Archive for the ‘Astronomy’ Category

Showing all of the Moon including the side we never see from Earth. Composite from images taken by the Lunar Orbiter


Much media attention on this new paper this week. Is there a surprise lurking in the details now that the orbit period of the seventh planet has been confirmed?.

What the numbers in the diagram show is the orbits per planet in a fixed period (top row), the conjunctions per planet pair in the same period (second row), and the ratios that represents (third row).

The number of conjunctions of any two planets is the difference between the two orbit numbers in a given period, which in this case is equivalent to just under 1446 Earth days (see data below).

Apart from the obvious symmetry of the ratios, something else arose from the science paper.


Atacama Large Millimeter/submillimeter Array (ALMA) in Chile, the largest astronomical project in the world –
Magellanic Clouds near top of image [credit: NASA / Ames]

It’s unimaginably vast: astronomers say ‘this structure is a 75,000 light-year long filament of gas and dust’. Trying to separate out the effects of gravity and magnetism here should be an interesting challenge.

A magnetic field appears to span the space between the Large and Small Magellanic Clouds, the two dwarf galaxies being consumed by our Milky Way Galaxy, reports Sky & Telescope via

For stargazers in the Northern Hemisphere, it’s easy to forget that the Milky Way is actively consuming two dwarf galaxies. Those in the Southern Hemisphere have a front row seat to watch our galaxy wreak havoc on the Large and Small Magellanic Clouds (LMC and SMC).

But there’s more to the story — the dwarfs are not only gravitationally interacting with the Milky Way but with each other as well.


The Lined Wolf

Let’s face it: KIC 8462852 (also Tabby’s Star or Boyajian’s Star) is a weird star. Since its unusual light variations were discovered by citizen scientists using data of NASA’s Kepler space telescope in September 2015 many, many things have been written by professional and amateur astronomers, science communicators and “searchers of mysteries”, as an interesting hypothesis about its behavior was that it could be signs of activity associated with intelligent extraterrestrial life constructing a Dyson swarm. Of course, this just run wild in general media, and many astronomers since them have been asked by journalist to talk about “Mysterious Tabby’s Star”.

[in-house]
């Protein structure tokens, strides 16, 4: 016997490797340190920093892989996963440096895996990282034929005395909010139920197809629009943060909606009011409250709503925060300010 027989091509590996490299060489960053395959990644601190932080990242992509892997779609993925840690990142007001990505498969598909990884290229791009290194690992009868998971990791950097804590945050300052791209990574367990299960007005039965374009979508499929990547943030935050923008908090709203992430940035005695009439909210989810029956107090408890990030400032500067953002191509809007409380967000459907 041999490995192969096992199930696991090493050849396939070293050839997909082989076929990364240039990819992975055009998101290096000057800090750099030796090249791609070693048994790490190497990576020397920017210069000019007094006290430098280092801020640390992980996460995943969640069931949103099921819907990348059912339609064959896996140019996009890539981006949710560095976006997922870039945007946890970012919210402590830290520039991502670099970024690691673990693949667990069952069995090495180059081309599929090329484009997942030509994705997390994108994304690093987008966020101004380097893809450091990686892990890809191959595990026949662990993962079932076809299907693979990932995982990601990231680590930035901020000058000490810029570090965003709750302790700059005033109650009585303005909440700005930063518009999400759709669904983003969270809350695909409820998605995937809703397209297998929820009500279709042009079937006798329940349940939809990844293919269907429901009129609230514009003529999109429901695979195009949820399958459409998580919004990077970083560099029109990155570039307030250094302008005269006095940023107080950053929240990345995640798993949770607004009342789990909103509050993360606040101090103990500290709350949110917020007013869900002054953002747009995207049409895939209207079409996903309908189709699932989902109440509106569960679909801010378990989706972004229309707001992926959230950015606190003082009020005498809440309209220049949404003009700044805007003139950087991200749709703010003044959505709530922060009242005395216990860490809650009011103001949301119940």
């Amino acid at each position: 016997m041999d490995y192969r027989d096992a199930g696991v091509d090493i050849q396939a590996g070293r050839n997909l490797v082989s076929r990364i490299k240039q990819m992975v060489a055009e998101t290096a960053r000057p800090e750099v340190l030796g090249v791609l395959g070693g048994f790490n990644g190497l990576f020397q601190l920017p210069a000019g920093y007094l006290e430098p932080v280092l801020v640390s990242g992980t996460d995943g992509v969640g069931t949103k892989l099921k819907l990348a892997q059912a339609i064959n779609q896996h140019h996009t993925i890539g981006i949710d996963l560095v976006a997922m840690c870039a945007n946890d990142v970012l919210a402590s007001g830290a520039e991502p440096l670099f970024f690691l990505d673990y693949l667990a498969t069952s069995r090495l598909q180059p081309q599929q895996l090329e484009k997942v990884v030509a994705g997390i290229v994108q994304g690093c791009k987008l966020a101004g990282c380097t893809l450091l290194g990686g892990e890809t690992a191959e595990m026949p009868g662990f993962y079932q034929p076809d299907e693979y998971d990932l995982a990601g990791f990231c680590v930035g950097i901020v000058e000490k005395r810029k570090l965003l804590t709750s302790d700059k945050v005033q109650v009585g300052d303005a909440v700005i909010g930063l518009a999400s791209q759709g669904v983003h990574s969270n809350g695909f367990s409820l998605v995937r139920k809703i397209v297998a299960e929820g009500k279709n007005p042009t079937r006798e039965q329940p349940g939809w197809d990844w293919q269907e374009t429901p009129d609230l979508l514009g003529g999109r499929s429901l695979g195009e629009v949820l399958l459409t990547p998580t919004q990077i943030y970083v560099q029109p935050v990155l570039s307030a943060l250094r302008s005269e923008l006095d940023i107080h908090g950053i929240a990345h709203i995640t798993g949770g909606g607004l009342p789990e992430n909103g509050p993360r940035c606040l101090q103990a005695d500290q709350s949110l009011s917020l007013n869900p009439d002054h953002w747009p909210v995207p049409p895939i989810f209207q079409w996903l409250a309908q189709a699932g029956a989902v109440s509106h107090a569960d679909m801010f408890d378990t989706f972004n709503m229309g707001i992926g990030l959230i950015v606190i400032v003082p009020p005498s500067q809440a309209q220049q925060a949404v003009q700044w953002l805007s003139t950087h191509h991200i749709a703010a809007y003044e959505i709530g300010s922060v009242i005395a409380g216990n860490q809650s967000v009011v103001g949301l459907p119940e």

In particular, this theme soon captured the attention of some of my friends at the Instituto de Astrofísica de Canarias (IAC, Spain), as they weekly produce an amazing ~2h science communication podcast Coffee Break: Señal y Ruido (Signal to noise). I’m proud to participate in this podcast from…

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Astrophysicist Ian Wilson has emailed me to ask for a brainstorming session at the talkshop to assist him. Ian writes:

“I was wondering if you or your colleagues (e.g. oldbrew) could help me work out the solution to the following lunar puzzle”


The Conundrum

The diagram below shows the Perigee of the lunar orbit pointing at the Sun at 0.0 days. In addition, the diagram shows the Perigee of the lunar orbit once again pointing at the Sun after one Full Moon Cycle (FMC) = 411.78443025 days. It takes more than 1.0 sidereal year (= 365.256363004 days) for the Perigee to realign with the Sun because of the slow pro-grade (clockwise) precession of the lunar line-of-apse once every 8.85023717 sidereal years.

1.0 FMC falls short of 15 anomalistic months (= 413.31824817 days) by 1.53381792 days (= 1.5117449198O). During these 1.5117449198 days the Perigee end of the lunar line-of-apse rotates by 0.17081406in a prograde direction, producing an overall movement of the line-of-apse (red line) of 1.34093086O (= 1.5117449198O – 0.17081406O) with respect to the Earth-Sun line (blue line).


The 1,100 year orbit of ‘DeeDee’

The solar system’s dwarf-planet population is about to increase by one, reports The far-flung object 2014 UZ224 — informally known as DeeDee, for “Distant Dwarf” — is about 395 miles wide (635 kilometers), new observations reveal.

That means the frigid object probably harbors enough mass to be shaped into a sphere by its own gravity, entitling it to “dwarf planet” status, researchers said.